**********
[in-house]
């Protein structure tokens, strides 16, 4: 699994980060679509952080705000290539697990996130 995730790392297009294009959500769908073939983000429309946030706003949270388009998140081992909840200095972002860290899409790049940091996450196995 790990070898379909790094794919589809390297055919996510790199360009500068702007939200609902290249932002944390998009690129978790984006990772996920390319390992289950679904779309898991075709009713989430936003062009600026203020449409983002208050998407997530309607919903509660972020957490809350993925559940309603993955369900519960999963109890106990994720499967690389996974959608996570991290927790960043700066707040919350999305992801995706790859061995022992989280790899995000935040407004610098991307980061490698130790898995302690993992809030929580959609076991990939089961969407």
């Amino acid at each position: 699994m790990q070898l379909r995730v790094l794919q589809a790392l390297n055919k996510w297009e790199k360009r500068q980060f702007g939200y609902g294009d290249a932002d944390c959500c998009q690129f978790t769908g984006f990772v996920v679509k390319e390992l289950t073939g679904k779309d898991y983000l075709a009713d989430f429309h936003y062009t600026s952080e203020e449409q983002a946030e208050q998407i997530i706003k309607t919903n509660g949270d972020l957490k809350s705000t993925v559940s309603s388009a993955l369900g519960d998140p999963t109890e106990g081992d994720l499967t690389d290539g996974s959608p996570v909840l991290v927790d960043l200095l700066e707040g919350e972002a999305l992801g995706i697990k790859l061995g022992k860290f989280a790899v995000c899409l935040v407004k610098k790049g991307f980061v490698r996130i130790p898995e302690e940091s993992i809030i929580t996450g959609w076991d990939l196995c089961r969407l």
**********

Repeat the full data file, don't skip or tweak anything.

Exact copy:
[in-house]
């Protein structure tokens, strides 16, 4: 699994980060679509952080705000290539697990996130 995730790392297009294009959500769908073939983000429309946030706003949270388009998140081992909840200095972002860290899409790049940091996450196995 790990070898379909790094794919589809390297055919996510790199360009500068702007939200609902290249932002944390998009690129978790984006990772996920390319390992289950679904779309898991075709009713989430936003062009600026203020449409983002208050998407997530309607919903509660972020957490809350993925559940309603993955369900519960999963109890106990994720499967690389996974959608996570991290927790960043700066707040919350999305992801995706790859061995022992989280790899995000935040407004610098991307980061490698130790898995302690993992809030929580959609076991990939089961969407």
């Amino acid at each position: 699994m790990q070898l379909r995730v790094l794919q589809a790392l390297n055919k996510w297009e790199k360009r500068q980060f702007g939200y609902g294009d290249a932002d944390c959500c998009q690129f978790t769908g984006f990772v996920v679509k390319e390992l289950t073939g679904k779309d898991y983000l075709a009713d989430f429309h936003y062009t600026s952080e203020e449409q983002a946030e208050q998407i997530i706003k309607t919903n509660g949270d972020l957490k809350s705000t993925v559940s309603s388009a993955l369900g519960d998140p999963t109890e106990g081992d994720l499967t690389d290539g996974s959608p996570v909840l991290v927790d960043l200095l700066e707040g919350e972002a999305l992801g995706i697990k790859l061995g022992k860290f989280a790899v995000c899409l935040v407004k610098k790049g991307f980061v490698r996130i130790p898995e302690e940091s993992i809030i929580t996450g959609w076991d990939l196995c089961r969407l």